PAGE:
The company encouraged its staff to experiment and take risks through initiatives such as agile teams and hackathons. It also changed the physical configuration of the working space—using more S-shaped desks—to encourage interaction between teams. “So changing the way we work, changing the way our office looks does help in creating a very different work culture,” said Tan.
As a publicly listed company, however, DBS needed to eventually justify its digital spend by showing that its digitalization efforts had led to higher revenue and lower costs. The bank was able to achieve this by leveraging technology to reduce the number of branches, make the customer more efficient, and ramp up the productivity of its staff.
During a Q&A session following her address, Tan was asked about how DBS managed to convince skeptics that their digital transformation was necessary. The challenge, she replied, started with having to ask the DBS board of directors for the funds to spend on new technology.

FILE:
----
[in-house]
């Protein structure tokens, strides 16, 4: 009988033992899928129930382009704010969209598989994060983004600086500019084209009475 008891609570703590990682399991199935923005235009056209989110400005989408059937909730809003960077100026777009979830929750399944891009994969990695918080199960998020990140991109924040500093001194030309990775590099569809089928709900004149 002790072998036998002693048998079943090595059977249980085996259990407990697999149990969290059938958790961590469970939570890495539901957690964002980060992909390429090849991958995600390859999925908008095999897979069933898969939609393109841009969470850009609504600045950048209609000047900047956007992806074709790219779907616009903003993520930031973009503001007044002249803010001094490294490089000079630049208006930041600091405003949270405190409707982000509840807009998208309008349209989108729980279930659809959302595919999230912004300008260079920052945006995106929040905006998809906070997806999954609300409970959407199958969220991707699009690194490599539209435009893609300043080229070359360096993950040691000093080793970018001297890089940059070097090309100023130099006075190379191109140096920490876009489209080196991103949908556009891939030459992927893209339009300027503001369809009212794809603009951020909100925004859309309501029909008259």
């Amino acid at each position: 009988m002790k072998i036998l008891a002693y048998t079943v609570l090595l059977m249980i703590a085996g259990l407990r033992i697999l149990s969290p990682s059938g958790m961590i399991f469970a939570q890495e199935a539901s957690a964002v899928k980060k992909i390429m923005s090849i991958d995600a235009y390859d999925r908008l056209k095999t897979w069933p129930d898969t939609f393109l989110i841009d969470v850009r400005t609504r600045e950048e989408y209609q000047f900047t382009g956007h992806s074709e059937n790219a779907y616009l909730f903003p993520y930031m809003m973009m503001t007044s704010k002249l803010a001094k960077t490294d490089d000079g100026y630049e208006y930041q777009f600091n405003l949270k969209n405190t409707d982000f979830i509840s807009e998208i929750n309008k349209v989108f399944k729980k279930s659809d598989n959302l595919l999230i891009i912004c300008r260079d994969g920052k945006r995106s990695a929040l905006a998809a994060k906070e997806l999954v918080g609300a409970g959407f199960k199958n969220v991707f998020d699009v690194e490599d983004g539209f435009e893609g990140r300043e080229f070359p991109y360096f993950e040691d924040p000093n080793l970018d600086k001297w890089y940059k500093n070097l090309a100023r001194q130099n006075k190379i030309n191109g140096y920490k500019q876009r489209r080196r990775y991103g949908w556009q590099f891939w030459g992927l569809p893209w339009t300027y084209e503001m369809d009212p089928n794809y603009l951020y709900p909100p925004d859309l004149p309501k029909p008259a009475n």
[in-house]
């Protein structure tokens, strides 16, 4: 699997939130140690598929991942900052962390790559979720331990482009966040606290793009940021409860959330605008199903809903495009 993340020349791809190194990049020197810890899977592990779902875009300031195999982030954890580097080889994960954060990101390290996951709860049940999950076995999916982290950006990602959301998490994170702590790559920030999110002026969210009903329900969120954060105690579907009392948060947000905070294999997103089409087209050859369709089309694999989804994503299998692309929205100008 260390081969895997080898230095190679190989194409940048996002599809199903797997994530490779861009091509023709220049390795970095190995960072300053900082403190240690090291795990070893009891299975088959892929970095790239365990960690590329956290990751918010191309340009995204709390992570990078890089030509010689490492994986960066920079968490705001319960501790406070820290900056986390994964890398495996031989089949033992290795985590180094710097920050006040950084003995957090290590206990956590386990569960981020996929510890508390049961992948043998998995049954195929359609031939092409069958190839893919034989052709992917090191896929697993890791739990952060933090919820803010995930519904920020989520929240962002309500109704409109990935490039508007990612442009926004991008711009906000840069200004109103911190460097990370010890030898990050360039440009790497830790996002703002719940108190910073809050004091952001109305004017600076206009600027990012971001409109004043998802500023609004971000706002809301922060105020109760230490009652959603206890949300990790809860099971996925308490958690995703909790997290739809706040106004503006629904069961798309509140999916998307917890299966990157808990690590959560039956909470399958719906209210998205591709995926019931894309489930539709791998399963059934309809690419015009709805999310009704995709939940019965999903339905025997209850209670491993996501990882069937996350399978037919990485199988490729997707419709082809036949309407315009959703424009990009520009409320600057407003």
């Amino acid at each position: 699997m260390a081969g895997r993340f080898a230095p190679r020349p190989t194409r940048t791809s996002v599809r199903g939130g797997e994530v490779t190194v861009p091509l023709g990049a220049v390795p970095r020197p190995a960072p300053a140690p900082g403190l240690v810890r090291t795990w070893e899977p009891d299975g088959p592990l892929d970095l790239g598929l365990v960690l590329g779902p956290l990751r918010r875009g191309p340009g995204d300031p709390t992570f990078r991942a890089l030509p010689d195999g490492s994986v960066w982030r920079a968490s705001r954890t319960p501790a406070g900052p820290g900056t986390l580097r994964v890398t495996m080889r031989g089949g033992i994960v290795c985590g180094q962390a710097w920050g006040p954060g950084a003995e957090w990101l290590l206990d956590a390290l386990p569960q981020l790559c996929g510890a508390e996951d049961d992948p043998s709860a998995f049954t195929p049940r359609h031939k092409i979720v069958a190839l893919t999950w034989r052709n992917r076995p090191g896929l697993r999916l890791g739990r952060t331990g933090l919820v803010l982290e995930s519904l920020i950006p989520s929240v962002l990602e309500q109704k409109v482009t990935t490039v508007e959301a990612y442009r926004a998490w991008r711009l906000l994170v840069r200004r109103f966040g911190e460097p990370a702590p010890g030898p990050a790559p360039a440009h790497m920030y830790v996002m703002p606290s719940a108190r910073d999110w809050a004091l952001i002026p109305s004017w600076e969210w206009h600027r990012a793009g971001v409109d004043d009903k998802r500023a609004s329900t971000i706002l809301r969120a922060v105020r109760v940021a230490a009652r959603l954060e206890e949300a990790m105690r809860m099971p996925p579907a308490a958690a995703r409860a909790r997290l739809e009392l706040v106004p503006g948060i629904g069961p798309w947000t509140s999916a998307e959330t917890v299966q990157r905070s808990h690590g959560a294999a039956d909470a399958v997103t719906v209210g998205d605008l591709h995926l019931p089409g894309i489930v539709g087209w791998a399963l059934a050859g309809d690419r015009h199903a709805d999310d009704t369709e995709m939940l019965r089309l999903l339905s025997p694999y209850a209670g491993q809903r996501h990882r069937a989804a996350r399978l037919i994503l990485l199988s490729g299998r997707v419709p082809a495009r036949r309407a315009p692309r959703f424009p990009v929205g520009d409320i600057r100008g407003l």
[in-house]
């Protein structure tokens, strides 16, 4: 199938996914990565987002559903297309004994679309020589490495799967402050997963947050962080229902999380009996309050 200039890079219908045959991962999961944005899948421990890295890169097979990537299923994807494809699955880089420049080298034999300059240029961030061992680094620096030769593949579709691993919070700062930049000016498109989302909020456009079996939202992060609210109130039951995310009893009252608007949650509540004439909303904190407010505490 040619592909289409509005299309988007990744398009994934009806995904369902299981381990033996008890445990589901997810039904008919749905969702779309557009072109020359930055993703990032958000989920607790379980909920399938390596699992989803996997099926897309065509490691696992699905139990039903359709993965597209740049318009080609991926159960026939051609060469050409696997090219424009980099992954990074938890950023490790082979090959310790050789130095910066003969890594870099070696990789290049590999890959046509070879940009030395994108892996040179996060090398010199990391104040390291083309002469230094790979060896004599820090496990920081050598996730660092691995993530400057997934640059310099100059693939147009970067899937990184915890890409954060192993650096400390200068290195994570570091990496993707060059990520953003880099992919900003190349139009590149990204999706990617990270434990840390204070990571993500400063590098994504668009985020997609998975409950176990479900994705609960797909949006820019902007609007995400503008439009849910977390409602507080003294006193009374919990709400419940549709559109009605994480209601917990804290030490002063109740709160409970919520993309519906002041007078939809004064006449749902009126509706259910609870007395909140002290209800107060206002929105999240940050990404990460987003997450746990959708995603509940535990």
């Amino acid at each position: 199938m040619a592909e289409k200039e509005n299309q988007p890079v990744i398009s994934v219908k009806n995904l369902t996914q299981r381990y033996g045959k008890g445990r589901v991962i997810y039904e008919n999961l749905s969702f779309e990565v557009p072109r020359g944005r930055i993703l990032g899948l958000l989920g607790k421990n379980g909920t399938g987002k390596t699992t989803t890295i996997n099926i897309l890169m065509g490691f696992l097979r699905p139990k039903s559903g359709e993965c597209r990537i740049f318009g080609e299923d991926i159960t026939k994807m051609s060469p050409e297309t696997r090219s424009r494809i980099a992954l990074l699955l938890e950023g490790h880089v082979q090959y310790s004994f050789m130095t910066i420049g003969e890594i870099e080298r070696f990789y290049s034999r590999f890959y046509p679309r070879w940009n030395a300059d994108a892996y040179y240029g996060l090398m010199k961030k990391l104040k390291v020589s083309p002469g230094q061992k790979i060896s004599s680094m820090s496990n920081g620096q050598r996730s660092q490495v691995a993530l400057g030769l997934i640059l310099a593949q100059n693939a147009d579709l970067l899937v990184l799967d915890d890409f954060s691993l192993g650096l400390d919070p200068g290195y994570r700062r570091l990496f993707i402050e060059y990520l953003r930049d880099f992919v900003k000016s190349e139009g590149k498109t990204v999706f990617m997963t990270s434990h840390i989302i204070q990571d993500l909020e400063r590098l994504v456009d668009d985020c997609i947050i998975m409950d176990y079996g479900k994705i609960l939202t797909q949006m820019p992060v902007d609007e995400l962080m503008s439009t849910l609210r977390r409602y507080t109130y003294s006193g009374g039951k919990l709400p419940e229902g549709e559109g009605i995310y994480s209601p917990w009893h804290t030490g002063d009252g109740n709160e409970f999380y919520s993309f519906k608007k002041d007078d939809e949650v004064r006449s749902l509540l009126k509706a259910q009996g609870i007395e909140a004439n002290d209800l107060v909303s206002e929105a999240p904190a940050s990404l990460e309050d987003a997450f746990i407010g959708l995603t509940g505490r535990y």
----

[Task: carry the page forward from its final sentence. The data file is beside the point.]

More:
“We told them that we had underinvested in technology for the longest time. The world was moving, and if you don’t invest, you are going to fall behind. Once we had the board buy-in, I then had to justify every dollar by showing higher return on equity [ROE], lower cost/income ratio, better acquisitions, better customer journeys,” she said. However, she noted that it was important to allow for failures during this process. To this end, DBS gives out a Best Failure Award every year to encourage its employees to keep trying despite facing setbacks.
Going digital to the core also means having to deal with digital threats. Replying to a question on cybersecurity, Tan said that DBS constantly tests its security systems to ensure they are robust enough to deal with attacks and breaches.
“We constantly hack ourselves. We do ‘red teaming’, we hire ethical hackers, and we constantly spoof our own clients as well. So I have gotten emails from our CEO, Piyush Gupta, saying, ‘Open this now.’ I got scammed by someone I thought was my boss! I learned my lesson very quickly.”